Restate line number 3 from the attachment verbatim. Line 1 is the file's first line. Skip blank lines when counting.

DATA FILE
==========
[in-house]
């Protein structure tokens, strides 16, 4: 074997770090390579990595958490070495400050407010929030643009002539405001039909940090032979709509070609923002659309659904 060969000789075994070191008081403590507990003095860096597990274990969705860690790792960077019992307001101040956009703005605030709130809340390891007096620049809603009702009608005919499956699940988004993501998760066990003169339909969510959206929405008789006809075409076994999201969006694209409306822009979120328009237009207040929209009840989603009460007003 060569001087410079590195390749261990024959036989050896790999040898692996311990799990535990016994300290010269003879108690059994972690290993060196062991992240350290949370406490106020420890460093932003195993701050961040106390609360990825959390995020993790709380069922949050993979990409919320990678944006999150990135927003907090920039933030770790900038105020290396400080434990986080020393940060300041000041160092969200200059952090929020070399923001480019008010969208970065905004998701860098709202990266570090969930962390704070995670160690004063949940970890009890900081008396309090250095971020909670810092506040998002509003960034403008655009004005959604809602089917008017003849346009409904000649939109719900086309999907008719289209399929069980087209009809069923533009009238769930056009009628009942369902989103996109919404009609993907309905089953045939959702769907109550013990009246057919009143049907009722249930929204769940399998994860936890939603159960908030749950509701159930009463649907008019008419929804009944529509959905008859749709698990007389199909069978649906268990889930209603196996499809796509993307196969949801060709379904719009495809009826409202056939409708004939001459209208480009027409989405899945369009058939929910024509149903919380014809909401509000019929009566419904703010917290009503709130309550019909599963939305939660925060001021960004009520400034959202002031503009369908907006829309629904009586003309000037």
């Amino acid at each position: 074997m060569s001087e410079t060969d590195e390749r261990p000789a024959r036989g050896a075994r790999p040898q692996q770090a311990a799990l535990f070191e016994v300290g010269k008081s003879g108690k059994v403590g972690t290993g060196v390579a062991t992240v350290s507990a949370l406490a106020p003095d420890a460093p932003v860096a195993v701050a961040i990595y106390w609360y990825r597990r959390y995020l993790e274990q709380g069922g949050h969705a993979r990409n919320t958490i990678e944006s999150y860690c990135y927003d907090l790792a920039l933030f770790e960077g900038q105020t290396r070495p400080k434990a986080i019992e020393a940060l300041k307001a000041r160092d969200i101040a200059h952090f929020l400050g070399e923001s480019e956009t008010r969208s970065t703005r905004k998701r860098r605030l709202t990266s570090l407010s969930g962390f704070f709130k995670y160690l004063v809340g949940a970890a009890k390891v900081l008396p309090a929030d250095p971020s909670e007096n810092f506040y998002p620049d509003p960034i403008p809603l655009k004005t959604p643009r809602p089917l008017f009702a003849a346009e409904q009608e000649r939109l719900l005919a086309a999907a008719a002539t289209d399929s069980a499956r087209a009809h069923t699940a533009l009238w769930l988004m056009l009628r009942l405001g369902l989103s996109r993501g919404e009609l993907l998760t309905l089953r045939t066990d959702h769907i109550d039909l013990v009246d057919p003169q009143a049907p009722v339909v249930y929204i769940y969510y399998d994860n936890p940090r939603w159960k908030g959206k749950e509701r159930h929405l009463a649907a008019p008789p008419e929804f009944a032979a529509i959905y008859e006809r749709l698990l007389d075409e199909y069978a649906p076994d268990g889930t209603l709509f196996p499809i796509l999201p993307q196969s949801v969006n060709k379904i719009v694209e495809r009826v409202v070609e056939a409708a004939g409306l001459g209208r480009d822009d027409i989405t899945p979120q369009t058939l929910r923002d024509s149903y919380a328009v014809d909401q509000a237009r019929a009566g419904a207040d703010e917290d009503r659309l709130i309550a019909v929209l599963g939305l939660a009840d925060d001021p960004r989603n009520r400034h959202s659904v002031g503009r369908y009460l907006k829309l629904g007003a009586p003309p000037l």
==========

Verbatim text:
């Amino acid at each position: 074997m060569s001087e410079t060969d590195e390749r261990p000789a024959r036989g050896a075994r790999p040898q692996q770090a311990a799990l535990f070191e016994v300290g010269k008081s003879g108690k059994v403590g972690t290993g060196v390579a062991t992240v350290s507990a949370l406490a106020p003095d420890a460093p932003v860096a195993v701050a961040i990595y106390w609360y990825r597990r959390y995020l993790e274990q709380g069922g949050h969705a993979r990409n919320t958490i990678e944006s999150y860690c990135y927003d907090l790792a920039l933030f770790e960077g900038q105020t290396r070495p400080k434990a986080i019992e020393a940060l300041k307001a000041r160092d969200i101040a200059h952090f929020l400050g070399e923001s480019e956009t008010r969208s970065t703005r905004k998701r860098r605030l709202t990266s570090l407010s969930g962390f704070f709130k995670y160690l004063v809340g949940a970890a009890k390891v900081l008396p309090a929030d250095p971020s909670e007096n810092f506040y998002p620049d509003p960034i403008p809603l655009k004005t959604p643009r809602p089917l008017f009702a003849a346009e409904q009608e000649r939109l719900l005919a086309a999907a008719a002539t289209d399929s069980a499956r087209a009809h069923t699940a533009l009238w769930l988004m056009l009628r009942l405001g369902l989103s996109r993501g919404e009609l993907l998760t309905l089953r045939t066990d959702h769907i109550d039909l013990v009246d057919p003169q009143a049907p009722v339909v249930y929204i769940y969510y399998d994860n936890p940090r939603w159960k908030g959206k749950e509701r159930h929405l009463a649907a008019p008789p008419e929804f009944a032979a529509i959905y008859e006809r749709l698990l007389d075409e199909y069978a649906p076994d268990g889930t209603l709509f196996p499809i796509l999201p993307q196969s949801v969006n060709k379904i719009v694209e495809r009826v409202v070609e056939a409708a004939g409306l001459g209208r480009d822009d027409i989405t899945p979120q369009t058939l929910r923002d024509s149903y919380a328009v014809d909401q509000a237009r019929a009566g419904a207040d703010e917290d009503r659309l709130i309550a019909v929209l599963g939305l939660a009840d925060d001021p960004r989603n009520r400034h959202s659904v002031g503009r369908y009460l907006k829309l629904g007003a009586p003309p000037l």